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How Safe Are Colonoscopies?

They might not be fun, but colonoscopies are low-risk, high-reward procedures

Colonscopy exam showing light inside colon

Colorectal cancer is the third-most common cancer and the second-most common cause of cancer deaths.


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Most people who get colon cancer are over 50. But in the last few decades, the rate of colon cancer has increased in younger adults. It can strike anyone, even otherwise healthy people with no family history of the disease.

Colorectal cancer is common. It’s also preventable. “If you’ve got a colon, you’re at risk,” says colorectal surgeon Arielle Kanters, MD. But colonoscopies are the best tool to decrease your risk. Dr. Kanters helps us understand the risks and benefits of the procedure.

Why colonoscopies are important

Colon cancer starts from growths called polyps that develop on the lining of the colon or rectum. Dr. Kanters says it’s common to have polyps. About 50% of us will have them show up during a colonoscopy at some point in our lives.

Not all polyps are dangerous, but certain types — mainly adenomatous polyps and sessile serrated polyps — can become cancerous. During a colonoscopy, providers spot and remove any polyps that look concerning. Removing the polyps (also known as a polypectomy) can significantly decrease your risk of developing colorectal cancer.

What makes this procedure so important? Part of it is just simple anatomy. You can’t identify polyps through a run-of-the-mill physical exam. In fact, you can’t feel them at all. And according to Dr. Kanters, neither pre-cancerous polyps nor early-stage, curable colon cancer causes symptoms.

“The point of screening colonoscopies is to get rid of polyps before they turn into cancer and become symptomatic,” Dr. Kanters explains.

The U.S. Preventive Services Task Force (USPSTF) recommends people between the ages of 45 and 75 get regular colorectal cancer screenings. If you have a family history of colon polyps or colon cancer, Dr. Kanters recommends talking with your provider. You might benefit from earlier screenings.

“How often you need to have a colonoscopy performed depends on a combination of factors, like what (if any) kinds of polyps we found on your previous colonoscopies and your personal and family cancer history,” she notes.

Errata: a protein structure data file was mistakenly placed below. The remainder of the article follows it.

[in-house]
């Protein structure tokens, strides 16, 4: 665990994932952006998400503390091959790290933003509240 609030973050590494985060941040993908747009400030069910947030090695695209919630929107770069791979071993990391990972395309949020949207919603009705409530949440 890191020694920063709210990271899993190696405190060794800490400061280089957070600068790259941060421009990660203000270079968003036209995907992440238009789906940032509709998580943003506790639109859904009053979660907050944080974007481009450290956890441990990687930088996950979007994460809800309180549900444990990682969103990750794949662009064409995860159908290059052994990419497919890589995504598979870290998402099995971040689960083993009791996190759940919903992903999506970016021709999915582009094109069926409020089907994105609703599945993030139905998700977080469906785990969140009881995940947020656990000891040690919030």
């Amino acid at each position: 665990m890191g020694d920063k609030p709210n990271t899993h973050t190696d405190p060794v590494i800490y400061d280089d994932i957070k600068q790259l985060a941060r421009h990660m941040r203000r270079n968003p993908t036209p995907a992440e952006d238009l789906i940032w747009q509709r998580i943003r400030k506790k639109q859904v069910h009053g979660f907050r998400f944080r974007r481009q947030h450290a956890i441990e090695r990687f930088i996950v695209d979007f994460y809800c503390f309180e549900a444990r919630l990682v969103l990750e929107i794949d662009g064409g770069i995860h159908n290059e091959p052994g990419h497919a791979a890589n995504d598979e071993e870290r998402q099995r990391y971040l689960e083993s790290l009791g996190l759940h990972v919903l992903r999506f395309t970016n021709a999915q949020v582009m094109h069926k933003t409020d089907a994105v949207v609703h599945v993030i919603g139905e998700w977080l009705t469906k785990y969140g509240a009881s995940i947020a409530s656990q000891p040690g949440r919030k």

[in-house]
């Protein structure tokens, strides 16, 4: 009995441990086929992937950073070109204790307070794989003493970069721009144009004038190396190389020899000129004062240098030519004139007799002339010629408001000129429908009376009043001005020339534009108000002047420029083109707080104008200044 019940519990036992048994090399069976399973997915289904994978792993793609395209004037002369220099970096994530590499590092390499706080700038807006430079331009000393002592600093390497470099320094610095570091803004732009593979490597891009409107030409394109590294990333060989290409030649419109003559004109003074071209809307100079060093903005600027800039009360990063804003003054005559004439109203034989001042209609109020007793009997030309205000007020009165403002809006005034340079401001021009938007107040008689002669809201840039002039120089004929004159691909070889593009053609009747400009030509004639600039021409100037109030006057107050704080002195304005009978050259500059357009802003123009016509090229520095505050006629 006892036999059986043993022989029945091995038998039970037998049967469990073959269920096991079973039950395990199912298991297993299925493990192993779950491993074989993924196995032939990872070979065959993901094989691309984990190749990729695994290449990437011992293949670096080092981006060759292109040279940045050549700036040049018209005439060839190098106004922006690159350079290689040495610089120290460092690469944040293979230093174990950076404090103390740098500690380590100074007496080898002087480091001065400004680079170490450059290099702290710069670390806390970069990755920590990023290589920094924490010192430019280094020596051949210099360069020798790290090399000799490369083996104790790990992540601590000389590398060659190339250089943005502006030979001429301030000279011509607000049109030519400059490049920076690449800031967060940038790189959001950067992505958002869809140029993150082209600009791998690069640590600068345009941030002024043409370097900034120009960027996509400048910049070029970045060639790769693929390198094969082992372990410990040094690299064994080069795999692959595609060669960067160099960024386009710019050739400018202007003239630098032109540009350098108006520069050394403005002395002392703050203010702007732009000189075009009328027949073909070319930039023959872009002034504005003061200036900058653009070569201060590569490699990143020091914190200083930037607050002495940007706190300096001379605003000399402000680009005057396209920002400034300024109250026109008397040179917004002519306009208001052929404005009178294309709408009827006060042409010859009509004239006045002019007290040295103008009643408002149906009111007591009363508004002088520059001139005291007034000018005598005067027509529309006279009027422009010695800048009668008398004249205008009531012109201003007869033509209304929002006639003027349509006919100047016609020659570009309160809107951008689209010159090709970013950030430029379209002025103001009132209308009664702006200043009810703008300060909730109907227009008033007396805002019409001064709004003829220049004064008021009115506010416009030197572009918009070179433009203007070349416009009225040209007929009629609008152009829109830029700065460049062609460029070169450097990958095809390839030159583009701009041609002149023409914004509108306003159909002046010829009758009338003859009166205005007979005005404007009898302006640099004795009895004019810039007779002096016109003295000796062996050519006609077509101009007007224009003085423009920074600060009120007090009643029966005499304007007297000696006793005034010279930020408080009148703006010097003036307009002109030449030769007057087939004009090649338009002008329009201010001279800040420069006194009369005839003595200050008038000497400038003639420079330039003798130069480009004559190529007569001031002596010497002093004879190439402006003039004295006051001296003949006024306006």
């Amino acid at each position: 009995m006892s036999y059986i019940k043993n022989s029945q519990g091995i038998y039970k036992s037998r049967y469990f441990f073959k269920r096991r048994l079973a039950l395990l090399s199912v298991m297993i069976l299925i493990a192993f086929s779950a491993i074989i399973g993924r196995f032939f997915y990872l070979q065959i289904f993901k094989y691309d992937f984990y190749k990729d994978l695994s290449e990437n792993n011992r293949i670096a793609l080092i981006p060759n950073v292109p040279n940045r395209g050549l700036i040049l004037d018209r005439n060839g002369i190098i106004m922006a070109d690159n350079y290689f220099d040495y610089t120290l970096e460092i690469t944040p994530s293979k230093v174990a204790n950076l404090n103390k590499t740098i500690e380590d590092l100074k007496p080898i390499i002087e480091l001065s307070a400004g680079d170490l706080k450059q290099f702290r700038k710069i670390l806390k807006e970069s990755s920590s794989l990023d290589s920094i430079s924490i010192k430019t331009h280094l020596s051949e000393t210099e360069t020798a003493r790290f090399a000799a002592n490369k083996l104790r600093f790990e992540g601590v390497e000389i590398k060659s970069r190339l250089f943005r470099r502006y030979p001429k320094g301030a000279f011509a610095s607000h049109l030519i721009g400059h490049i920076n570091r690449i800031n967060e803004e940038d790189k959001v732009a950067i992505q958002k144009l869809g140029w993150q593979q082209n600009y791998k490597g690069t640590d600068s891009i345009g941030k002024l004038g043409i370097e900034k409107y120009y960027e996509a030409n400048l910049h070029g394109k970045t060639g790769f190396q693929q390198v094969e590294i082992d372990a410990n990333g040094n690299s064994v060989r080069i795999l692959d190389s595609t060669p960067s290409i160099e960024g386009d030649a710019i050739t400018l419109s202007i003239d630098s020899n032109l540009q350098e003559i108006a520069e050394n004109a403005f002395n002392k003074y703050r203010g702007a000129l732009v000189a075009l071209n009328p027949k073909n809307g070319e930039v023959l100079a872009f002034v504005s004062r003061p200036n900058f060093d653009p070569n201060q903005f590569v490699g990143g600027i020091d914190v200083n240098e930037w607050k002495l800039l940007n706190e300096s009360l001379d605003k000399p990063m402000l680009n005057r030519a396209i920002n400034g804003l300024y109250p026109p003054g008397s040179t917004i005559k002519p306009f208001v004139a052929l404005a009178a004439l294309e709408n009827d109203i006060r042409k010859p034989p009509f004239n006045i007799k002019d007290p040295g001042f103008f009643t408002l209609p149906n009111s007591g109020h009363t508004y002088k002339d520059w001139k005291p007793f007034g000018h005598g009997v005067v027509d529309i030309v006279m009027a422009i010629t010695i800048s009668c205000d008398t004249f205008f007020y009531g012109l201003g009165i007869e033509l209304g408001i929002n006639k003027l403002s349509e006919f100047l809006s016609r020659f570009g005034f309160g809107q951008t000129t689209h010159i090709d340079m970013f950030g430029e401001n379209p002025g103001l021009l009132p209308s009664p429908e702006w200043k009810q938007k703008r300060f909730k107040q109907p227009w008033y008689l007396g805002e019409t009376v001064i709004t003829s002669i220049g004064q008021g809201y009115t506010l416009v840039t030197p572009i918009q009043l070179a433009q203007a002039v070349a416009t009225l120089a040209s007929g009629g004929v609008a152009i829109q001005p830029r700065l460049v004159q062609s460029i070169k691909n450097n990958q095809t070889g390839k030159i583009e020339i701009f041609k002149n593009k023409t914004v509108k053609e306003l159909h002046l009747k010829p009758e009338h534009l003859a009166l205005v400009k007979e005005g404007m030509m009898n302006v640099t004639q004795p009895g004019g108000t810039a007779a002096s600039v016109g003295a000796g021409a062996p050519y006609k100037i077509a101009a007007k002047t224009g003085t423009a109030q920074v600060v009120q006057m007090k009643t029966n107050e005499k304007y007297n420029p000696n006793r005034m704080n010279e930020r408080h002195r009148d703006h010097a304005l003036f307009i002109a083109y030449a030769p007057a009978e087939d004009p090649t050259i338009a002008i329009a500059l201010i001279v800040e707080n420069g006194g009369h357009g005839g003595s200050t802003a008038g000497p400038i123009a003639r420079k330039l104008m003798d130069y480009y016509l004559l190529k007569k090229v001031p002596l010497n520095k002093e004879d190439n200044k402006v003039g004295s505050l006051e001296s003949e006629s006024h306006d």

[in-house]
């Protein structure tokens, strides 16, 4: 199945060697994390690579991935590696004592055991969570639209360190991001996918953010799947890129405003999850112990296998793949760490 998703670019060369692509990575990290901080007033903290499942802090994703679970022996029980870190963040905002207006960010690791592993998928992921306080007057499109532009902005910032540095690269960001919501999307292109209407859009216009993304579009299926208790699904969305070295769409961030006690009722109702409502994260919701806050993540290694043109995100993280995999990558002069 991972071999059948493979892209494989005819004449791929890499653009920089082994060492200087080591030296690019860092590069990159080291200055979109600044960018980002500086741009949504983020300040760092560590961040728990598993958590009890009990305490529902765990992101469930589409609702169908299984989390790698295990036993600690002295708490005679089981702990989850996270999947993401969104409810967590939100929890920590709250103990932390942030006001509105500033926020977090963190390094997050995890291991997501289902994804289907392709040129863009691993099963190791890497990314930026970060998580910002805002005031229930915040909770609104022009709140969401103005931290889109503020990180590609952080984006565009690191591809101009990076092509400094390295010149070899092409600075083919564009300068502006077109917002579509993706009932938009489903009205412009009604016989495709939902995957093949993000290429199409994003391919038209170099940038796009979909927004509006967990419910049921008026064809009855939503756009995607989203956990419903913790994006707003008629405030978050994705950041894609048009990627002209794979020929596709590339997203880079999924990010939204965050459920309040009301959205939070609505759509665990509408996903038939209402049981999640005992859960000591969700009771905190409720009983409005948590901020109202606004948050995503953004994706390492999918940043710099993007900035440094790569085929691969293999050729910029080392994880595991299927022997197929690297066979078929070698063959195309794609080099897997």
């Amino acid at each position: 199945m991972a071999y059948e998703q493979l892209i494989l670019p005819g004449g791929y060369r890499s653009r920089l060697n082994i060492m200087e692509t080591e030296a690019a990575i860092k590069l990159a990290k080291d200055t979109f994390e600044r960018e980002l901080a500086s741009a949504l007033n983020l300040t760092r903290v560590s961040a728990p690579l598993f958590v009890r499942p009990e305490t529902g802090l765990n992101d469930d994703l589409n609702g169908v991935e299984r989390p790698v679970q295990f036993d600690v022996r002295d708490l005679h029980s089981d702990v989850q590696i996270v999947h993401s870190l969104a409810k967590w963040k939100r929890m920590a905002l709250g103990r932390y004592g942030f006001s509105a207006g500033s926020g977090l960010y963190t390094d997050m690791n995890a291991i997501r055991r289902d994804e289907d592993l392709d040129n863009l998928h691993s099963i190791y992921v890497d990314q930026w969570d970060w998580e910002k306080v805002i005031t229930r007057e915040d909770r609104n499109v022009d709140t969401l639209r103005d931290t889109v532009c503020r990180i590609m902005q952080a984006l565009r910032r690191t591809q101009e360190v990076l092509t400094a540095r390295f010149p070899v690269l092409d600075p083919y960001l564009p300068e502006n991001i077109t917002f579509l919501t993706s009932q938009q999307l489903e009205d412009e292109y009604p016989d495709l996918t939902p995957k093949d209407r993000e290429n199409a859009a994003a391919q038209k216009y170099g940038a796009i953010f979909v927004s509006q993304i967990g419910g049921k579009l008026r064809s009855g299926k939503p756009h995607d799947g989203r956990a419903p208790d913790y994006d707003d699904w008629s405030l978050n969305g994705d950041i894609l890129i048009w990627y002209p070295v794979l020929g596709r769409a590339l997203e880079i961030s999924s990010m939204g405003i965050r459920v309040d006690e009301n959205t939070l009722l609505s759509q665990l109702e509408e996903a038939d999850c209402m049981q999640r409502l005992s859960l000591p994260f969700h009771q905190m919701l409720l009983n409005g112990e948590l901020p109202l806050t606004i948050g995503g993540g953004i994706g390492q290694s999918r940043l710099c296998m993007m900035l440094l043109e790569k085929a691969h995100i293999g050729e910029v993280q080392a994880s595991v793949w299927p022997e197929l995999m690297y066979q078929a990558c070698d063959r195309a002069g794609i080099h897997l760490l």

What’s the likelihood you’ll have complications from a colonoscopy?

If you’ve read this far, it’s probably because you heard that your friend’s cousin’s neighbor’s dentist had a colonoscopy complication. It may be true! But they’re the exception Dr. Kanters says. Colonoscopies are extremely safe when performed by experienced specialists.

Of course, no medical procedure is entirely without risk. But — when it comes to screening colonoscopies — the risks are low. Here’s an example: Fewer than 1% of patients experience significant bleeding or a perforated bowel from a colonoscopy. By contrast, about 1 in every 21 people will develop colon cancer in their lifetime.

Possible colonoscopy risks

Colonoscopies are common procedures and complications, as mentioned, are rare. Dr. Kanters says that the risks associated with colonoscopies can increase based on your age, medications you take and other health concerns, but it can still be safely performed.

We’ve compiled a list of some potential side effects and complications. Spoiler alert: The list is short and the issues are mostly minor. It’s definitely nothing that should put you off the potentially lifesaving examination.


In order for the doctor to get a clear view of your colon, you have to be “cleaned out.” That means exactly what you think it means.

The prep process involves taking a powerful laxative and adjusting your diet in the days leading up to the procedure. Dr. Kanters says people are often wary of the amount and the taste of the laxative they have to drink to prepare their bowels for the exam. But those aspects of the bowel prep process have improved a lot in recent years.

“Cleansing formulas are more efficient than they used to be, so most people don’t have to drink nearly as much as they did in the past,” Dr. Kanters clarifies. “And the taste has improved as well.”

Of course, when you clear your bowels, you’re clearing more than just poop — you’re also losing fluid. In order to keep your electrolytes at a safe level, you need to replenish with plenty of clear liquids. If you don’t, you could end up dehydrated. Dr. Kanters also notes that adding those extra fluids will help the laxative be more effective.


“Sports drinks, clear broths, and teas and black coffee are great clear options for maintaining your electrolyte balance,” she says. Just steer clear of red, purple and other colorful flavors. They can stick around and look like blood.


It’s common to remove polyps or biopsy tissue during a colonoscopy, so a bit of blood in your poop (a little less than a teaspoon worth) is to be expected, according to Dr. Kanters. Bleeding only becomes a problem if it doesn’t stop, or the amount you’re losing is greater than a teaspoon. Dr. Kanters recommends calling the provider who performed your colonoscopy if you’re experiencing significant bleeding.